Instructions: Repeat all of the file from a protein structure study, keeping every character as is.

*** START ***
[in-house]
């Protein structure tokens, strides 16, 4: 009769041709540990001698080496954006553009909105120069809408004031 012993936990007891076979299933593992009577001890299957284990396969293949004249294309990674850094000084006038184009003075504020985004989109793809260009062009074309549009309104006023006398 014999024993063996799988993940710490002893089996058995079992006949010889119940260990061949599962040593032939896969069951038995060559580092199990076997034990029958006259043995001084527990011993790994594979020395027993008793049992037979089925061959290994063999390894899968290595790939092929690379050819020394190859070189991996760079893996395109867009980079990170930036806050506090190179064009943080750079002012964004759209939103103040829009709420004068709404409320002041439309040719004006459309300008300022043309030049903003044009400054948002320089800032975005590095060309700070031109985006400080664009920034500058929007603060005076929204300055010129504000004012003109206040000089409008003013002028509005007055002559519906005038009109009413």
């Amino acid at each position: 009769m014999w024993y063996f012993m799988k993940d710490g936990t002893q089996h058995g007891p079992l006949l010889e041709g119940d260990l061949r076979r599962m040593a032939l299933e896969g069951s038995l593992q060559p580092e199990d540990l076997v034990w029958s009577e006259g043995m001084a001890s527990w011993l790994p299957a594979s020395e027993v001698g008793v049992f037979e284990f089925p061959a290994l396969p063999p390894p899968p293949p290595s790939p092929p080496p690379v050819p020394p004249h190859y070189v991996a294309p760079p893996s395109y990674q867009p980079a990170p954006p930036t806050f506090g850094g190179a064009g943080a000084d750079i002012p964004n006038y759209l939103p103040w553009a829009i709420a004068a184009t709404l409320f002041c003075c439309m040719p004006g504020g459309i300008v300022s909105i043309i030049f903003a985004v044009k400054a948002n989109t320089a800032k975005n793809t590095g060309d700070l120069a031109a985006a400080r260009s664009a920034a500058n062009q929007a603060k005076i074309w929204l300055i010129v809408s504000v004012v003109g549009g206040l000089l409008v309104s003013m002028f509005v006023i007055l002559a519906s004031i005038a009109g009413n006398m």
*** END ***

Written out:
[in-house]
């Protein structure tokens, strides 16, 4: 009769041709540990001698080496954006553009909105120069809408004031 012993936990007891076979299933593992009577001890299957284990396969293949004249294309990674850094000084006038184009003075504020985004989109793809260009062009074309549009309104006023006398 014999024993063996799988993940710490002893089996058995079992006949010889119940260990061949599962040593032939896969069951038995060559580092199990076997034990029958006259043995001084527990011993790994594979020395027993008793049992037979089925061959290994063999390894899968290595790939092929690379050819020394190859070189991996760079893996395109867009980079990170930036806050506090190179064009943080750079002012964004759209939103103040829009709420004068709404409320002041439309040719004006459309300008300022043309030049903003044009400054948002320089800032975005590095060309700070031109985006400080664009920034500058929007603060005076929204300055010129504000004012003109206040000089409008003013002028509005007055002559519906005038009109009413």
């Amino acid at each position: 009769m014999w024993y063996f012993m799988k993940d710490g936990t002893q089996h058995g007891p079992l006949l010889e041709g119940d260990l061949r076979r599962m040593a032939l299933e896969g069951s038995l593992q060559p580092e199990d540990l076997v034990w029958s009577e006259g043995m001084a001890s527990w011993l790994p299957a594979s020395e027993v001698g008793v049992f037979e284990f089925p061959a290994l396969p063999p390894p899968p293949p290595s790939p092929p080496p690379v050819p020394p004249h190859y070189v991996a294309p760079p893996s395109y990674q867009p980079a990170p954006p930036t806050f506090g850094g190179a064009g943080a000084d750079i002012p964004n006038y759209l939103p103040w553009a829009i709420a004068a184009t709404l409320f002041c003075c439309m040719p004006g504020g459309i300008v300022s909105i043309i030049f903003a985004v044009k400054a948002n989109t320089a800032k975005n793809t590095g060309d700070l120069a031109a985006a400080r260009s664009a920034a500058n062009q929007a603060k005076i074309w929204l300055i010129v809408s504000v004012v003109g549009g206040l000089l409008v309104s003013m002028f509005v006023i007055l002559a519906s004031i005038a009109g009413n006398m």